nakutial wrote:... training classes through companies like International Mountain Guides, Alpine Ascents, and etc... I am just wondering if these are worth it, or at when they would be appropriate to take them.
Fletch wrote:Damien's suggestions are all right on. When I took "the next step" I ended up meeting a Seven Summit guy and he said he really enjoyed the guides at American Apline Institute and that I should call them to do a trip/school. I called and said I'd like to go to Aconcagua some day and what would they recommend for a 6-10 day instructional course (I didnt care for the Seven Summit thing and was really thinking of a Rainier prep course or something) --- they said with that much time, why not just go to AK and go from there? I said sure. Two years later, went right past Aconcagua and went straight to Denali. I also met five or so future climbing partners in those classes and I still climb with one to this day --- and I use AAI for anything pushing my limits outside of CO/CA. They are really great people.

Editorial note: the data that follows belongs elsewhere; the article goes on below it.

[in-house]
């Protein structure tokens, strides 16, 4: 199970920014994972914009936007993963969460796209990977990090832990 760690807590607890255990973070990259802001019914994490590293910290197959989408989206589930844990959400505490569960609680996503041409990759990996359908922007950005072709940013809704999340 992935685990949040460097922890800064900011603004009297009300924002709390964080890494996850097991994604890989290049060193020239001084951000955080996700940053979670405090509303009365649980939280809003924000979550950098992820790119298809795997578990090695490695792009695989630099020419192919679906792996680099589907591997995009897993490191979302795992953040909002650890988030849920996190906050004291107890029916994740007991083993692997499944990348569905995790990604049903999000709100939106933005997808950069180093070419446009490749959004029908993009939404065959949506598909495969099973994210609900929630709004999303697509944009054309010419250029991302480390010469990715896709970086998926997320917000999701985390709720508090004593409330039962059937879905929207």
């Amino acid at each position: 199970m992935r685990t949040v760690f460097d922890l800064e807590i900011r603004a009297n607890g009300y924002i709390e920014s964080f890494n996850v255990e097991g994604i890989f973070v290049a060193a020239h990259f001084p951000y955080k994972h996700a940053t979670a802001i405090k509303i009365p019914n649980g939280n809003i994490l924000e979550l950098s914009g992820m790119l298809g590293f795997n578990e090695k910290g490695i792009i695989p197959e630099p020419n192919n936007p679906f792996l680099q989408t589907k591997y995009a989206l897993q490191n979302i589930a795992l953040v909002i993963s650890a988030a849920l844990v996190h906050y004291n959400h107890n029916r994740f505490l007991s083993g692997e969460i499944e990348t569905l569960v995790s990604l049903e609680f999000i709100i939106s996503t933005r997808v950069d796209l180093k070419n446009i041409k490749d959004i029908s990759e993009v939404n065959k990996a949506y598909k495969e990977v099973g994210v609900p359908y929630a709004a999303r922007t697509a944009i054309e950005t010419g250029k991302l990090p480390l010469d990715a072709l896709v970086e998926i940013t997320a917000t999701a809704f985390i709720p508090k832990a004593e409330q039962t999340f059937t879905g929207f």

Damien Gildea wrote:Fletch wrote:... there really is no wrong answer ...
So you're saying the last 10 years and two months on this site have been a complete waste of time? Dang!
Vitaliy M. wrote:So when are we going for the top of the world? With Russell Bryce I hope, heard he is the best of the best.
Catamount wrote:If you are going to be in Arlington, VA, you will be within weekend striking distance of the Adirondacks (NY) and White Mountains (NH). Both will offer you plenty of opportunities to learn winter camping and mountaineering skills that translate well to other parts of this country (speaking from experience). There is certainly a lot you can learn on your own just by picking a peak, jumping in your car and heading north in the middle of February. There are also good winter schools in both the Lake Placid and North Conway areas to increase your skill set beyond "just" hiking. Good luck.
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